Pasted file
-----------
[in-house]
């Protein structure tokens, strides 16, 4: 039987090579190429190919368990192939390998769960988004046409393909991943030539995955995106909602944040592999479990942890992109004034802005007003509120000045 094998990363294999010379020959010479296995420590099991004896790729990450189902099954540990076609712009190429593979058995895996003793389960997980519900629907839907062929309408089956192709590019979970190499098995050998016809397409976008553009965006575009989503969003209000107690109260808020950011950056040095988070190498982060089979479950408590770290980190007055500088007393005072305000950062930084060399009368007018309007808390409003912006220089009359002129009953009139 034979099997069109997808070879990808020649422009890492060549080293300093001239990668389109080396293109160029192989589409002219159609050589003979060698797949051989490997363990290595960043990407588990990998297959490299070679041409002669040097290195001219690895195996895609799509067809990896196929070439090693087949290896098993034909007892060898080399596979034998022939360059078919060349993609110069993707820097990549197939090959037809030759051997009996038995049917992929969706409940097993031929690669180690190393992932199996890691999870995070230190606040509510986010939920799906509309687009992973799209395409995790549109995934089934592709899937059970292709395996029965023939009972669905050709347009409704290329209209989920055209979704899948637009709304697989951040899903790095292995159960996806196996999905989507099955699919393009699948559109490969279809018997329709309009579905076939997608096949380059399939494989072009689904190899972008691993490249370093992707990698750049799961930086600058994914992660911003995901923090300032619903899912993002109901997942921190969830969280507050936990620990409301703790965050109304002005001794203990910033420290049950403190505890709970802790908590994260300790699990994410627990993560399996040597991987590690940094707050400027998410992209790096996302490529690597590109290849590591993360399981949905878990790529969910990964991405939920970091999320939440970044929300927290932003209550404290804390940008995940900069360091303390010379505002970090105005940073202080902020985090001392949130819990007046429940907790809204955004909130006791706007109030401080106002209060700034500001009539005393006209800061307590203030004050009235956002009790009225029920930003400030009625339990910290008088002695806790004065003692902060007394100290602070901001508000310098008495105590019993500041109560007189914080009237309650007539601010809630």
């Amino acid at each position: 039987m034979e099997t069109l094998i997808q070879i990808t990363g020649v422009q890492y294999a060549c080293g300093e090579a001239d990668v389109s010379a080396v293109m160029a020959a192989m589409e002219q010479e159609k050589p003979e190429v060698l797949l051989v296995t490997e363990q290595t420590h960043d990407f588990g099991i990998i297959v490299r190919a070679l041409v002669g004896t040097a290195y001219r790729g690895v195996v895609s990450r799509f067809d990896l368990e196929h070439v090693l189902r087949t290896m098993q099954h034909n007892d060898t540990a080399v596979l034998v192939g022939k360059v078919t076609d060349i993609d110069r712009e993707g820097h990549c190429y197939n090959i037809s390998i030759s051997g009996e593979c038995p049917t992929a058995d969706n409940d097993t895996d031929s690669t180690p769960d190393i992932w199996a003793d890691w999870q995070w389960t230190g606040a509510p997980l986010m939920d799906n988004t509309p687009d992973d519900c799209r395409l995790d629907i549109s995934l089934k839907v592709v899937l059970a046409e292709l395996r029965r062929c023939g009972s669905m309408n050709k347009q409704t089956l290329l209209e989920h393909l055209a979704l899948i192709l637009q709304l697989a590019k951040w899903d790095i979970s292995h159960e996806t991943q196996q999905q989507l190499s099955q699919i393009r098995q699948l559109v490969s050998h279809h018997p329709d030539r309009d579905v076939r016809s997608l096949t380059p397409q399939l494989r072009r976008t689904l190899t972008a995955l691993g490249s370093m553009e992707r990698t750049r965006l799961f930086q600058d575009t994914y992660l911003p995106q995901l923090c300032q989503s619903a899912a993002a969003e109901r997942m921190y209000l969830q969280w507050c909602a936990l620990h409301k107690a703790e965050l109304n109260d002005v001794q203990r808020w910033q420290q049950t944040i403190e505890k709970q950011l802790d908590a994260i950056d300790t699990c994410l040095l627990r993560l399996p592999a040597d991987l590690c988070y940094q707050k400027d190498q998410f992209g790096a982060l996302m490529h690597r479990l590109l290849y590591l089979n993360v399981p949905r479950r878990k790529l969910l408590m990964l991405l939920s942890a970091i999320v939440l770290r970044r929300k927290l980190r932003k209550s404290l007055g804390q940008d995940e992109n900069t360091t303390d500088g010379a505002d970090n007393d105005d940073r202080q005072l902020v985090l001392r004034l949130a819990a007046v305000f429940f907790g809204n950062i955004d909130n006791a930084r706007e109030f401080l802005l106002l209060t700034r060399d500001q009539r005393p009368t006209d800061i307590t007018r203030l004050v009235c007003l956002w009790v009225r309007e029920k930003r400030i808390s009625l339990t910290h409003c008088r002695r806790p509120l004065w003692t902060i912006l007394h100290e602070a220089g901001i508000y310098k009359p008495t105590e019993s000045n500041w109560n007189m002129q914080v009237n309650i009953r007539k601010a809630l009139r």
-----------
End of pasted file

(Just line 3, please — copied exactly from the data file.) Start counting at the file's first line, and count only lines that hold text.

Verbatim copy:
């Amino acid at each position: 039987m034979e099997t069109l094998i997808q070879i990808t990363g020649v422009q890492y294999a060549c080293g300093e090579a001239d990668v389109s010379a080396v293109m160029a020959a192989m589409e002219q010479e159609k050589p003979e190429v060698l797949l051989v296995t490997e363990q290595t420590h960043d990407f588990g099991i990998i297959v490299r190919a070679l041409v002669g004896t040097a290195y001219r790729g690895v195996v895609s990450r799509f067809d990896l368990e196929h070439v090693l189902r087949t290896m098993q099954h034909n007892d060898t540990a080399v596979l034998v192939g022939k360059v078919t076609d060349i993609d110069r712009e993707g820097h990549c190429y197939n090959i037809s390998i030759s051997g009996e593979c038995p049917t992929a058995d969706n409940d097993t895996d031929s690669t180690p769960d190393i992932w199996a003793d890691w999870q995070w389960t230190g606040a509510p997980l986010m939920d799906n988004t509309p687009d992973d519900c799209r395409l995790d629907i549109s995934l089934k839907v592709v899937l059970a046409e292709l395996r029965r062929c023939g009972s669905m309408n050709k347009q409704t089956l290329l209209e989920h393909l055209a979704l899948i192709l637009q709304l697989a590019k951040w899903d790095i979970s292995h159960e996806t991943q196996q999905q989507l190499s099955q699919i393009r098995q699948l559109v490969s050998h279809h018997p329709d030539r309009d579905v076939r016809s997608l096949t380059p397409q399939l494989r072009r976008t689904l190899t972008a995955l691993g490249s370093m553009e992707r990698t750049r965006l799961f930086q600058d575009t994914y992660l911003p995106q995901l923090c300032q989503s619903a899912a993002a969003e109901r997942m921190y209000l969830q969280w507050c909602a936990l620990h409301k107690a703790e965050l109304n109260d002005v001794q203990r808020w910033q420290q049950t944040i403190e505890k709970q950011l802790d908590a994260i950056d300790t699990c994410l040095l627990r993560l399996p592999a040597d991987l590690c988070y940094q707050k400027d190498q998410f992209g790096a982060l996302m490529h690597r479990l590109l290849y590591l089979n993360v399981p949905r479950r878990k790529l969910l408590m990964l991405l939920s942890a970091i999320v939440l770290r970044r929300k927290l980190r932003k209550s404290l007055g804390q940008d995940e992109n900069t360091t303390d500088g010379a505002d970090n007393d105005d940073r202080q005072l902020v985090l001392r004034l949130a819990a007046v305000f429940f907790g809204n950062i955004d909130n006791a930084r706007e109030f401080l802005l106002l209060t700034r060399d500001q009539r005393p009368t006209d800061i307590t007018r203030l004050v009235c007003l956002w009790v009225r309007e029920k930003r400030i808390s009625l339990t910290h409003c008088r002695r806790p509120l004065w003692t902060i912006l007394h100290e602070a220089g901001i508000y310098k009359p008495t105590e019993s000045n500041w109560n007189m002129q914080v009237n309650i009953r007539k601010a809630l009139r």